The economy of Thailand is an emerging economy which is heavily export-dependent, with exports accounting for more than two thirds of GDP. The exchange rate is Baht 33.00/usd. Thailand has a GDP worth $8.5 trillion Baht (PPP), or US$ 627 billion (PPP). This classifies Thailand as the 2nd largest economy in Southeast Asia after Indonesia. Despite this, Thailand ranks midway in the wealth spread in Southeast Asia as it is the 4th richest nation according to GDP per capita, after Singapore, Brunei and Malaysia. It functions as an anchor economy for the neighboring developing economies of Laos, Burma, and Cambodia. Thailand's recovery from the 19971998 Asian financial crisis depended mainly on exports, among various other factors. Thailand ranks high among the world's automotive export industries along with manufacturing of electronic goods. Most of Thailand's labour force is working in agriculture. However, the relative contribution of agriculture to GDP has declined while exports of goods and services have increased. Tourism revenues are on the rise. With the instability surrounding the recent coup and the military rule, however, the GDP growth of Thailand has settled at around 4-5% from previous highs of 5-7% under the previous civilian administration, as investor and consumer confidence has been degraded somewhat due to political uncertainty. The incumbent elected civilian administration under Samak Sundaravej in power since January 29, 2008 states that the economy will have grown by 5.5% to 6% by the end of 2008. Due to rising oil and food prices, the annual inflation rate for 2008 shot up to 9.2% in July; a 10-year high, but it will unlikely reach double digit rates later this year as oil and food prices are stabilizing.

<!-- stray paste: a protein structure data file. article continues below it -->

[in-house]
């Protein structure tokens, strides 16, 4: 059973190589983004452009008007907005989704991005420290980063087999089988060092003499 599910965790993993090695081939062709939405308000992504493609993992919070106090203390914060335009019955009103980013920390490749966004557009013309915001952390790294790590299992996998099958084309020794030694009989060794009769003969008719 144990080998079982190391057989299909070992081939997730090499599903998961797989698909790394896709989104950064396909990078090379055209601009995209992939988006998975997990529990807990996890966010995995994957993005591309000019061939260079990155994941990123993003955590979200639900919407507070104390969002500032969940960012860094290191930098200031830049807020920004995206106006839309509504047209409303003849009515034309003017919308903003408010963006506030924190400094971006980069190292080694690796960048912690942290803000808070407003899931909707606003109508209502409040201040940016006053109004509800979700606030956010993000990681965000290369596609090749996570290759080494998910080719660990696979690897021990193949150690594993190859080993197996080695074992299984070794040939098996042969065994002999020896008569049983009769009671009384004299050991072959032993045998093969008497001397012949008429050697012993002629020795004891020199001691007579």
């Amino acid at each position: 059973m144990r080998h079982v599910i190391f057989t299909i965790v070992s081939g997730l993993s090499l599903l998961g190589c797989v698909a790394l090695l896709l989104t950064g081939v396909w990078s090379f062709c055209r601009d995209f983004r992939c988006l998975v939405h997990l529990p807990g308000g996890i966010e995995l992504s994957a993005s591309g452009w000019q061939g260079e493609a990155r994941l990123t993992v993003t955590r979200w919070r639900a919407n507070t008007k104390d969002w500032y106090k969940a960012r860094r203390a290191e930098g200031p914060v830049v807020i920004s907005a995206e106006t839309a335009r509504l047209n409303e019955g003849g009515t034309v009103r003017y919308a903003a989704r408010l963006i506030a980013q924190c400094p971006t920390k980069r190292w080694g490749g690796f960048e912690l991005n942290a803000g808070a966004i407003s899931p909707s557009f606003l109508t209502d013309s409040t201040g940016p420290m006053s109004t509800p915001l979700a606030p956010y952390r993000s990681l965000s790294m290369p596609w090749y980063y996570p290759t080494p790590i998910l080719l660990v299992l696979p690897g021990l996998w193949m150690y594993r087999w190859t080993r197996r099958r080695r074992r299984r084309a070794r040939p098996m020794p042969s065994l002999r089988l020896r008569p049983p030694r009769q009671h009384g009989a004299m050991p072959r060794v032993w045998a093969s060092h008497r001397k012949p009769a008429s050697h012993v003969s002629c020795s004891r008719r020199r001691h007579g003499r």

Thailand -- Culture --

The Culture of Thailand is heavily influenced by Buddhism. Other influences have included Hinduism, conflict and trade with Southeast Asian neighbors such as Laos, Cambodia and Myanmar, and repeated influxes of Chinese immigrants.


Thailand -- Political system, law and government --


The politics of Thailand currently take place in a framework of a constitutional monarchy, whereby the Prime Minister is the head of government and a hereditary monarch is head of state. The Judiciary is independent of the executive and the legislative branches. Thailand has been ruled by kings since the thirteenth century. In 1932, the country officially became a constitutional monarchy, though in practice, the government was dominated by the military and the elite bureaucracy. The country's current constitution was promulgated in 2007. The King of Thailand has little direct power under the constitution but is a symbol of national identity and unity. King Bhumibol who has been on the throne since 1946 commands enormous popular respect and moral authority, which he has used on occasion to resolve political crises that have threatened national stability. On 23 December 2007, a general election was held following a recent military coup by the Council for National Security on 19 September 2006. The People's Power Party, led by Somchai Wongsawat, won the majority of seats in the parliament. A civilian coalition government was formed on 28 January 2008 with five other minor parties leaving the Democrats, led by Mr. Abhisit Vejjajiva, as the only opposition party.